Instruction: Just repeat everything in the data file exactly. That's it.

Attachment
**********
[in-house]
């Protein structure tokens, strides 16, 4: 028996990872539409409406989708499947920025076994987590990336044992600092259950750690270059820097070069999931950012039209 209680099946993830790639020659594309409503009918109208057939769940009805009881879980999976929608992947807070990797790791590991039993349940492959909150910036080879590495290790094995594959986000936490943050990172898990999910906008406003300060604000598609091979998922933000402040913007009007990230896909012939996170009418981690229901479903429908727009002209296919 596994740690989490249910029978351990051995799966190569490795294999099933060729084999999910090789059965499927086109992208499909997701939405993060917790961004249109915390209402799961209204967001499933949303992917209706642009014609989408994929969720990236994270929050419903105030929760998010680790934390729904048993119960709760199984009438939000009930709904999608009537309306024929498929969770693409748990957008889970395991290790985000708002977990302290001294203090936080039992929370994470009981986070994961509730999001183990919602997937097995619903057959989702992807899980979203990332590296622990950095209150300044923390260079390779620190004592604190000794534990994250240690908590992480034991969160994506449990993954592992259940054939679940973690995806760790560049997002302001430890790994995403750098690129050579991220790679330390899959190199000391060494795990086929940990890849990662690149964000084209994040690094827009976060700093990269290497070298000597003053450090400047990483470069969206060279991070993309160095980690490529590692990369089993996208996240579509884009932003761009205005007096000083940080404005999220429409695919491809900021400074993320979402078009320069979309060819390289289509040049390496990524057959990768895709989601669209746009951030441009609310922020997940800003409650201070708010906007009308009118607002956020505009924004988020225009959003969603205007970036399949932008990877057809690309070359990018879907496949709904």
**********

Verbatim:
[in-house]
């Protein structure tokens, strides 16, 4: 028996990872539409409406989708499947920025076994987590990336044992600092259950750690270059820097070069999931950012039209 209680099946993830790639020659594309409503009918109208057939769940009805009881879980999976929608992947807070990797790791590991039993349940492959909150910036080879590495290790094995594959986000936490943050990172898990999910906008406003300060604000598609091979998922933000402040913007009007990230896909012939996170009418981690229901479903429908727009002209296919 596994740690989490249910029978351990051995799966190569490795294999099933060729084999999910090789059965499927086109992208499909997701939405993060917790961004249109915390209402799961209204967001499933949303992917209706642009014609989408994929969720990236994270929050419903105030929760998010680790934390729904048993119960709760199984009438939000009930709904999608009537309306024929498929969770693409748990957008889970395991290790985000708002977990302290001294203090936080039992929370994470009981986070994961509730999001183990919602997937097995619903057959989702992807899980979203990332590296622990950095209150300044923390260079390779620190004592604190000794534990994250240690908590992480034991969160994506449990993954592992259940054939679940973690995806760790560049997002302001430890790994995403750098690129050579991220790679330390899959190199000391060494795990086929940990890849990662690149964000084209994040690094827009976060700093990269290497070298000597003053450090400047990483470069969206060279991070993309160095980690490529590692990369089993996208996240579509884009932003761009205005007096000083940080404005999220429409695919491809900021400074993320979402078009320069979309060819390289289509040049390496990524057959990768895709989601669209746009951030441009609310922020997940800003409650201070708010906007009308009118607002956020505009924004988020225009959003969603205007970036399949932008990877057809690309070359990018879907496949709904």